Friday, February 23, 2018

Garanterat Mangel: Your unofficial guide to 80s swedish hardcore punk mini special post

Note: Nope, you won't read about this kind of MANGEL. Sorry if you wanted to. 

Coucou, les chaton.ne.s! We're back with another "unofficial guide to" special post but for this one, I'll only make one detailed (as possible) entry. Why? Well, the real world have recently demanded me more time and I'm quite busy than ever, meaning I can't update the blog as always. In fact, this entry was supposed to be published last weekend, but some logistical issues impeded me from doing so. Now, what can I write about swedish hardcore punk? I simply love it. And, that's all. Ha ha. No, seriously. I still remember the first time I get in touch with both Anti-Cimex and Mob-47's early recordings. It was such a blast. A new world opened up for me. Later, I also had the opportunity of getting in touch with 90s local monsters such as Refused and Abhinanda that definitely made me fell in love with swedish hardcore punk. But we'll only write about the 80s this time. 

As you may already know, in the early 80s, the emerging hardcore punk bands from Sweden were heavily inspired by Discharge's iconic sound known as d-beat. But alongside japanese bands, swedish hardcore bands took their influences to the next level developping an unique and, during almost a decade, unmatched ferocious hardcore punk style. Indeed, they were more aggressive, ferocious and outspoken than their Stoke-On-Tent-based masters. Some people also call it either mangel (Mangle in english) or kängpunk ("Boot Punk" in english). There's even people arguing that Shitlickers from Gothenburg was the first true d-beat band ever (although the first swedish d-beat song was Marquee by Rude Kids (1979)). A pretty bold statement, I must add but not quite far away from reality, though. 

Despite the heavy influence of Discharge's style, (Almost 90% of swedish hardcore bands were d-beat acolytes. Even today the style is still popular) some other local outfits also started to adding some american hardcore traits into their sound such as Mob 47, always admiring both Minor Threat and D.R.I., or even some others like Crude SS played songs reminiscent to Siege, one of the godfathers of grindcore subgenre. This trend of getting gradually more american influence in european territory was more evident during the second half of the decade and, of course, Sweden wasn't the exception spawning bands such as G-ANX and Filthy Christians, two influential bands for both grindcore and thrashcore subgenres.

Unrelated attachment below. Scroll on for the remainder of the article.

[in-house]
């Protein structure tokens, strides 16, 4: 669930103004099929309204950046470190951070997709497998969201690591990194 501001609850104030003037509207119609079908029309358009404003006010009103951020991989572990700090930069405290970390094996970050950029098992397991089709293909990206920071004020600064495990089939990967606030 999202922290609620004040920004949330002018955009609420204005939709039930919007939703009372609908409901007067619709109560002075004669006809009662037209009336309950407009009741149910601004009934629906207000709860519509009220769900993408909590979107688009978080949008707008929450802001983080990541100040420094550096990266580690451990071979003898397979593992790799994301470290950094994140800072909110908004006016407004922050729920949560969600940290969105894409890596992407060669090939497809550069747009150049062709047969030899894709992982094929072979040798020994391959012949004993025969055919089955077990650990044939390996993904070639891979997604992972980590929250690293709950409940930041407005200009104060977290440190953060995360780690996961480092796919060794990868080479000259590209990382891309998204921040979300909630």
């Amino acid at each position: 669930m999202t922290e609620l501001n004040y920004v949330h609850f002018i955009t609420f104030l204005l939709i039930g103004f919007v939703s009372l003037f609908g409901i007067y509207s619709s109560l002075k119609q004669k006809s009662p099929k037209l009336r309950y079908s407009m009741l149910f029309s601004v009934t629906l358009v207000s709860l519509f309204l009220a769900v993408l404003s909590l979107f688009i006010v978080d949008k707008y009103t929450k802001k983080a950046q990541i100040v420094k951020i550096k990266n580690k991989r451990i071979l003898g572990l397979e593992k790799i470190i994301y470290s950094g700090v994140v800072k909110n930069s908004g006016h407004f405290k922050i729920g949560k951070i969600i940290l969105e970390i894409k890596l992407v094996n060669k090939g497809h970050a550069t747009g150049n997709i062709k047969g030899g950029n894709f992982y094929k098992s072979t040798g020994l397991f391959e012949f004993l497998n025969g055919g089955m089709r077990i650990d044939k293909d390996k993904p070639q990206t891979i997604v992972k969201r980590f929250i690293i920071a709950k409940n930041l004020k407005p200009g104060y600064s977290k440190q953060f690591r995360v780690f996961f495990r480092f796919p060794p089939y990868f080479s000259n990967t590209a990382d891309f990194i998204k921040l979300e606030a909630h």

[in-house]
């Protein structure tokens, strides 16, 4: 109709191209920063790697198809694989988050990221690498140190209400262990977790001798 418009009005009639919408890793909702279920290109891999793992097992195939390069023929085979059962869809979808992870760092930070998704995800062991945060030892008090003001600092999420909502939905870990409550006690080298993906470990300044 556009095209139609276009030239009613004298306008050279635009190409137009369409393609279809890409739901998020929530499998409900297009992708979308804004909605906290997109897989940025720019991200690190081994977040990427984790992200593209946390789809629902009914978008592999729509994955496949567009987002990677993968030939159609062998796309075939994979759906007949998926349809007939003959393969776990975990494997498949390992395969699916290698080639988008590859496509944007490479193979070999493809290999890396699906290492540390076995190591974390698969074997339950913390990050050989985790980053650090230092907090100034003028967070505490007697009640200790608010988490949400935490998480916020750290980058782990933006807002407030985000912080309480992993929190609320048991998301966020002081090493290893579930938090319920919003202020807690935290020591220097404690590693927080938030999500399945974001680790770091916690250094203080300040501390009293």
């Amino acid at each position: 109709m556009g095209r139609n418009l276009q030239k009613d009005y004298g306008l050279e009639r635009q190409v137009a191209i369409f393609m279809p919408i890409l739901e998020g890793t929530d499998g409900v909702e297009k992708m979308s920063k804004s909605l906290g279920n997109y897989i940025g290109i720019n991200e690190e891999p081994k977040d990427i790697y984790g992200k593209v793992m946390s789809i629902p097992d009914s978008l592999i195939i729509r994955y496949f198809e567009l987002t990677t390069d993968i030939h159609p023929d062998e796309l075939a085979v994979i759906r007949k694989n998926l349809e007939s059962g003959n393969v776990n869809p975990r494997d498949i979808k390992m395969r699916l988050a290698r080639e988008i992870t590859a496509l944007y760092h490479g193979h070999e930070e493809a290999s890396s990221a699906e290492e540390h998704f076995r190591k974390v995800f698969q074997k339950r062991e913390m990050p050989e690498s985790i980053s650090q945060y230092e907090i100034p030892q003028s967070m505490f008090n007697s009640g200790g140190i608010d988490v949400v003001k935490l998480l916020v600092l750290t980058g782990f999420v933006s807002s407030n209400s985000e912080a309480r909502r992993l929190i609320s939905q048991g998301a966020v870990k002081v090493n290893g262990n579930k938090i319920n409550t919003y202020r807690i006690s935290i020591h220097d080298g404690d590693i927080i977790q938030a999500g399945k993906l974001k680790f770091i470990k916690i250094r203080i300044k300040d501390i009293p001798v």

But this story of swedish musical influence within the hardcore punk spectrum doesn't end here. Oh no. There's also another interesting one about the first use of blast beat drum technique in hardcore punk. You know, there was a d-beat band named Asocial that released a split tape with local fellows The Bedrövlers named How Could Hardcore Be Any Worse? (Uproar Records, 1984). As a curious fact, the name is a clear tongue-in-cheek to Bad Religion's only decent hardcore punk release named How Could Hell Be Any Worse? (Epitaph Records, 1981). So, Asocial's tracks are fast as fuck, and unlike other local d-beat siblings, the blast beat drum technique was mandatory and the main star of the show. Pretty similar to american bands of the time like Koro, Deep Wound and Youth Korps. This is the only protogrindcore/thrashcore release of this band. 

In 2002, 625 Thrashcore, a well-known american hardcore punk record label, released Barbaric Thrash Demolition Volume 3 compilation, which included an special 7" containing Asocial's tracks from How Could Hardcore Be Any Worse? split tape. However, this record (also named as the split tape) was presented as a demo and also stated that the songs were recorded back in 1982. Everyone went crazy after this, because this led to some confusion and many satarted to think the first hardcore punk band using this drum technique was swedish and not american. Indeed, during many years it was known Beastie Boys (in their hardcore era) with their song Riot Fight  (featured in New York Thrash (ROIR, 1982) compilation, also available here in the blog). and D.R.I.'s first album (Dirty Rotten Records, 1983)